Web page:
Why Health Equity?
In fact, equality, as an abstract idea, does not have much cutting power, and the real work begins with the specification of what is it that is to be equalized. The central step, then, is the specification of the space in which equality is to be sought, and the equitable accounting rules that may be followed in arriving at aggregative concerns as well as distributive ones. The content of the respective theories turns on the answers to such questions as 'equality of what?' and 'equity in what form?'(On this see .)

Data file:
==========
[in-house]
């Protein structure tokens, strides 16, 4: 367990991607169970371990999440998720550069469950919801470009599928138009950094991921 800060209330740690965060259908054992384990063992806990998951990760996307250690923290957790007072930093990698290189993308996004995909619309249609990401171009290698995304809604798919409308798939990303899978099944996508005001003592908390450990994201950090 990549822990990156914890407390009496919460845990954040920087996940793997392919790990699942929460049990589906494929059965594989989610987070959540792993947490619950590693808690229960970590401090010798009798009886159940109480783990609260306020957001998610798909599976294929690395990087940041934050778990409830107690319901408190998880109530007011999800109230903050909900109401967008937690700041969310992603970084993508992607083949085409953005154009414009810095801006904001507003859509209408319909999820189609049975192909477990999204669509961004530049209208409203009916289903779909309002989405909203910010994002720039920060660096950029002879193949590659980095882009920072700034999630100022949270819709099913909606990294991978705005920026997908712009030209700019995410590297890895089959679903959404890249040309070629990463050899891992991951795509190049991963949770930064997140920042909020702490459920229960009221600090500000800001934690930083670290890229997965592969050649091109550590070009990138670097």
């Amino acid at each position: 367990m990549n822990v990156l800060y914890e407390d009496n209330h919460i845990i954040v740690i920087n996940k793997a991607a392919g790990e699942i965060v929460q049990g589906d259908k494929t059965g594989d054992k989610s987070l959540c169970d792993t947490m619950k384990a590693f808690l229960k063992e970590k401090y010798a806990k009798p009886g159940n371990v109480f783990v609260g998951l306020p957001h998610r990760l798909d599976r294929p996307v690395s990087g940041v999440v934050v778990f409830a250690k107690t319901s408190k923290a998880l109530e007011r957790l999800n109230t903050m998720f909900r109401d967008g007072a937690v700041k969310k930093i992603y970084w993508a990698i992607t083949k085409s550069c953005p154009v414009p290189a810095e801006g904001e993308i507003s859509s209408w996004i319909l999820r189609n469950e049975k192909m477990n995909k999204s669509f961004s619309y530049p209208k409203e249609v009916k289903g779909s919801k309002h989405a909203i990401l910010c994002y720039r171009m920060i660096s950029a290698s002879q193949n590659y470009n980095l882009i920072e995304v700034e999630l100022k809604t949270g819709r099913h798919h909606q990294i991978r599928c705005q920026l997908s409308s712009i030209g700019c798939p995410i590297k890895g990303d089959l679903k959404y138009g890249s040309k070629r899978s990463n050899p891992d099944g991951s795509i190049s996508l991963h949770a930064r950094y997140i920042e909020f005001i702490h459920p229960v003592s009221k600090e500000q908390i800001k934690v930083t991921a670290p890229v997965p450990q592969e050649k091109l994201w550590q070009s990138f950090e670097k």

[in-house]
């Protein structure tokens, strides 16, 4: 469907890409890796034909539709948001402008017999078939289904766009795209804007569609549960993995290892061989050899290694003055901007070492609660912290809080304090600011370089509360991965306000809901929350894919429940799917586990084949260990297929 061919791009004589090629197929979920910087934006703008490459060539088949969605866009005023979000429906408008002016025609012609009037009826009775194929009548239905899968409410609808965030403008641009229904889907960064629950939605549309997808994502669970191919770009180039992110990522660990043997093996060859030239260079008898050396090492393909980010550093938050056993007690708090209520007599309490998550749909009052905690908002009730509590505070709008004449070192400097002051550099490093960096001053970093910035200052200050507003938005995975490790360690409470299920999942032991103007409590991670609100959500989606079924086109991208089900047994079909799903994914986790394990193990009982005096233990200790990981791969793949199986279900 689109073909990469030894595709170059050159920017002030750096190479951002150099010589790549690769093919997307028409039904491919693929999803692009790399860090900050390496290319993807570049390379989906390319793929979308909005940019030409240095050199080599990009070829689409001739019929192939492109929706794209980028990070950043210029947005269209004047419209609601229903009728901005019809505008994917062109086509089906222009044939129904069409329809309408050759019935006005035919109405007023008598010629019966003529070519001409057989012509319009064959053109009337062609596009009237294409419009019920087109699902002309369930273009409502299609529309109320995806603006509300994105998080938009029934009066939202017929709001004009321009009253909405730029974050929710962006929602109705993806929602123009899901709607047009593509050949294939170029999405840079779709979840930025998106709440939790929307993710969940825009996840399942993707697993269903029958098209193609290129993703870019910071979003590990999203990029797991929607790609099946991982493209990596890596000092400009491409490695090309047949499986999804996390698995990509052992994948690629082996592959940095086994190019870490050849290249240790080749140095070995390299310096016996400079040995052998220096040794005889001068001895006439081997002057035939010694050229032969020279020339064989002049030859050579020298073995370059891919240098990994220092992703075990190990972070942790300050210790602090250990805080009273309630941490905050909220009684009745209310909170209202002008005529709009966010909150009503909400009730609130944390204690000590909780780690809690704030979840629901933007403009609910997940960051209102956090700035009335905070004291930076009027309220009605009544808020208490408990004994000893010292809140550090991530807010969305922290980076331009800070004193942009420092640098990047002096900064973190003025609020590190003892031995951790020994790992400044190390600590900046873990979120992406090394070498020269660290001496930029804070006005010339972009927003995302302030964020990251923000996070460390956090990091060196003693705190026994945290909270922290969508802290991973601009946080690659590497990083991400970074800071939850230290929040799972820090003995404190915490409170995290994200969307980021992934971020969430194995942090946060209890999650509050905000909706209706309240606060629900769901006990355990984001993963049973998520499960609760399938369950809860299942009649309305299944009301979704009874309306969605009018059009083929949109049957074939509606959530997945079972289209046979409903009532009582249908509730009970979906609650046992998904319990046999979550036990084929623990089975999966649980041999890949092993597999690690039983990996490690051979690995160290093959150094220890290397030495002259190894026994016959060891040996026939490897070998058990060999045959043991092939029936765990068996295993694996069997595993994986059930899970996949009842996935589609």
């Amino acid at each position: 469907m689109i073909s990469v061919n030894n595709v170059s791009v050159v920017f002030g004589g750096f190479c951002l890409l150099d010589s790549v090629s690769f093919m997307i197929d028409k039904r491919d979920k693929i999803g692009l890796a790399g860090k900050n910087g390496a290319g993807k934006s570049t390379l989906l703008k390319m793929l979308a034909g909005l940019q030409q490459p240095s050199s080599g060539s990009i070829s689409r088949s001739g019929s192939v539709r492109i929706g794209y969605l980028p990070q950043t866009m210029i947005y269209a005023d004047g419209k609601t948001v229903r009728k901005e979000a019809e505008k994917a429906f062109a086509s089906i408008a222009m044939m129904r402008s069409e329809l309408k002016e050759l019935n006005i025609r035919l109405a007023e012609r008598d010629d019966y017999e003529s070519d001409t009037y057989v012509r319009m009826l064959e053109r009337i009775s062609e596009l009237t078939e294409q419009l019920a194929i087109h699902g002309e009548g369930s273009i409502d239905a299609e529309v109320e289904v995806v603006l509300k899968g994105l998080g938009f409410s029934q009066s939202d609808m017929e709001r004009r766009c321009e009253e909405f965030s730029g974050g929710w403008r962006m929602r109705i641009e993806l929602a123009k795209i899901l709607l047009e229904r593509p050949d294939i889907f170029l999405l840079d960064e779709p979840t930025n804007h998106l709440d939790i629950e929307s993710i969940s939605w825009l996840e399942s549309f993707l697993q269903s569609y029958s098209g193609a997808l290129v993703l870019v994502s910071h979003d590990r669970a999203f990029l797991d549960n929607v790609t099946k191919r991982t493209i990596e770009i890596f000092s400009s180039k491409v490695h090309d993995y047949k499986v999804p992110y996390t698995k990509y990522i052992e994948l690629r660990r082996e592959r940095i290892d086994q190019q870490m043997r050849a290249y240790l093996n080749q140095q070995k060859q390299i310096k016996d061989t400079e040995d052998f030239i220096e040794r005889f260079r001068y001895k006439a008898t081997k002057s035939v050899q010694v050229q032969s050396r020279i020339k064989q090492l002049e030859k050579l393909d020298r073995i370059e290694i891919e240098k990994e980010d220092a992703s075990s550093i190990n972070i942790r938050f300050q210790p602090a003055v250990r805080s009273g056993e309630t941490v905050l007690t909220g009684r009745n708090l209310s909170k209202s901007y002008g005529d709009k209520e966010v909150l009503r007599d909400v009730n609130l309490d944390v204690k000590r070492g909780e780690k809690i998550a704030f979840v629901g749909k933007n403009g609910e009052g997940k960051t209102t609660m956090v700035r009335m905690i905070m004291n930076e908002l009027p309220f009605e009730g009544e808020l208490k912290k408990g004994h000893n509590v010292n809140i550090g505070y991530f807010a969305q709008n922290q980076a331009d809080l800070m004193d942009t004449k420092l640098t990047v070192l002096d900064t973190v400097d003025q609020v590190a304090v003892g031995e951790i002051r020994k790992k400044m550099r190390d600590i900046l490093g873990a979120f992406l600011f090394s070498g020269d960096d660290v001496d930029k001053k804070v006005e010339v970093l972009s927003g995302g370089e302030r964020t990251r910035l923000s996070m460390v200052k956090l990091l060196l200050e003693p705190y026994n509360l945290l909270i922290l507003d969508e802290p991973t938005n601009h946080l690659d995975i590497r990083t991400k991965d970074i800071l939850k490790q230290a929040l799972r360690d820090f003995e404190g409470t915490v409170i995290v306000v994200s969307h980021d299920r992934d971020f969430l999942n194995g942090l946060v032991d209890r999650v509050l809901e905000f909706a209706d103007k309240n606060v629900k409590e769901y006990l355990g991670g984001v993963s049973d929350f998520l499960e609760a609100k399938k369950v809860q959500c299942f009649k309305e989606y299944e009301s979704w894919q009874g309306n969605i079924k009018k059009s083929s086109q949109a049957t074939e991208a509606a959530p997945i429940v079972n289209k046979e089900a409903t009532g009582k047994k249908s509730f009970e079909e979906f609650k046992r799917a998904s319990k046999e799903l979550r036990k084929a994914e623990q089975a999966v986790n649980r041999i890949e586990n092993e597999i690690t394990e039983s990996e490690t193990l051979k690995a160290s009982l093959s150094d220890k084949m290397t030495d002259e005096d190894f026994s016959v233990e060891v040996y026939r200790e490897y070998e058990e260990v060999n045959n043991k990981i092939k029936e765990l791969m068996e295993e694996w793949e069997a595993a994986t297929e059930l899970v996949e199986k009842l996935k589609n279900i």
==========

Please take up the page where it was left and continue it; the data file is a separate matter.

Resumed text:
This is where health becomes a critical concern, making health equity central to the understanding of social justice. It is, however, important to appreciate that health enters the arena of social justice in several distinct ways, and they do not all yield exactly the same reading of particular social arrangements. As a result, health equity is inescapably multidimensional as a concern. If we insist on looking for a congruence of the different aspects of health equity before we make unequivocal judgements, then often enough health equity will yield an incomplete partitioning or a partial ordering. This does not do away with the discipline of rational assessment, or even of maximization (which can cope with incompleteness through reticent articulation), but it militates against the expectation, which some entertain, that in every comparison of social states there must be a full ranking that places all the alternative states in a simple ordering [3,4].a Indeed, even when two alternative states are ultimately ranked in a clear and decisive way, that ranking may be based on the relative weighing - and even perhaps a compromise - between divergent considerations, which retain their separate and disparate relevance even after their comparative weights have been assessed.